On the other hand, another player can give a player a point to say that a particular relationship causes problems. The second player receives the point, and then can choose whether to take the relationship as a penalty on the rolled dice, or to abandon the action out of consideration for the relationship. Of course, this is also subject to the group agreeing that the relationship is relevant and appropriate. In this case, the relationship can be invoked before the player rolls the dice, because one of the options is abandoning the action. Other players may also invoke the relationship after the roll, as long as the roll succeeded. In this case, the acting player may choose to declare that she never took the action in the first place, or she may adjust the dice and roll again. If she started off with more dice than she kept, she will need to reroll everything, but if she started off with fewer, she can just roll additional dice.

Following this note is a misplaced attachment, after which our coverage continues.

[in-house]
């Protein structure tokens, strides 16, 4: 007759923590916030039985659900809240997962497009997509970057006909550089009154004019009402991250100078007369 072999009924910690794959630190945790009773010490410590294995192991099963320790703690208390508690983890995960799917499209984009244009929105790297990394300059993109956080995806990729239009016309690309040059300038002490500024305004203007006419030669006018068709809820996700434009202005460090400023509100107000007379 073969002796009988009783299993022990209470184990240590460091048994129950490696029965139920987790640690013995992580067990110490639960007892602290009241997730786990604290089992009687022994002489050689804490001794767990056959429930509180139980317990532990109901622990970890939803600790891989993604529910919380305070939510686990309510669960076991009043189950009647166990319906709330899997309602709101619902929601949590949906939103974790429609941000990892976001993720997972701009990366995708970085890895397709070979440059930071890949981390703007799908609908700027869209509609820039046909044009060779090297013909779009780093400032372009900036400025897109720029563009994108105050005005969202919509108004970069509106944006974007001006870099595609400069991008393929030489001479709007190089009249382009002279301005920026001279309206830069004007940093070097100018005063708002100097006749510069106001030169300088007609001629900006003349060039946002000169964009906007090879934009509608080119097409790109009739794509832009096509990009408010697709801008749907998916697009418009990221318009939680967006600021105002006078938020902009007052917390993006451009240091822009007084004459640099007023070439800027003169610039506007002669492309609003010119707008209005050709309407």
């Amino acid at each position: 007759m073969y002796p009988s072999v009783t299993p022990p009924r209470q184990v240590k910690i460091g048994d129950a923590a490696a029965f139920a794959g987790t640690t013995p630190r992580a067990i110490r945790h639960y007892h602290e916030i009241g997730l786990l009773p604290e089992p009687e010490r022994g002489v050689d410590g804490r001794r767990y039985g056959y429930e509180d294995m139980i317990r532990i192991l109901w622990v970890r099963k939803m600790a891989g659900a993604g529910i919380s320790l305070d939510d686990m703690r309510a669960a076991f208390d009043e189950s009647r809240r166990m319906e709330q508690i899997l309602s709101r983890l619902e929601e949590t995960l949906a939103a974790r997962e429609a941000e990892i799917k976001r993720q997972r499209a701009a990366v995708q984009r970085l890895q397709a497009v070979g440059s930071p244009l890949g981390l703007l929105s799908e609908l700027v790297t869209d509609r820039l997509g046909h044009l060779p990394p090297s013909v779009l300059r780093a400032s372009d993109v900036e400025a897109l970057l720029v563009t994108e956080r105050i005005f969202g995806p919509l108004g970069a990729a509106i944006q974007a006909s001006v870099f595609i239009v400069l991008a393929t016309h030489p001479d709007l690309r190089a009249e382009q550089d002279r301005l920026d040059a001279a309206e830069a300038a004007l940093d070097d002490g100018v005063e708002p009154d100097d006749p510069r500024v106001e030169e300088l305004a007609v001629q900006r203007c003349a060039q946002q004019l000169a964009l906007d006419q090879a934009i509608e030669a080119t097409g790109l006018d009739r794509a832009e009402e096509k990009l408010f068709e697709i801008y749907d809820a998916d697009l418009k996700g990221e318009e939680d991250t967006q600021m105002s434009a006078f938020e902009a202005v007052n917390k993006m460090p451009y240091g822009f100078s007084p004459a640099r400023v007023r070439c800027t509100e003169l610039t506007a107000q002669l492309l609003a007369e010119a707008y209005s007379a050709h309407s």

I think it would be a good idea to have a limit on the number of points that players can use to invoke other personae’s relationships to cause trouble. A simple way to do this is to have it cost one point from the invoking player’s pool, but have it grant two points to the other player. Of course, players will need an initial score in the pool, but that is no problem. The precise nature of this resource statistic is something to be decided later. Next, we need to start looking at how personae can change attitudes and build relationships with characters.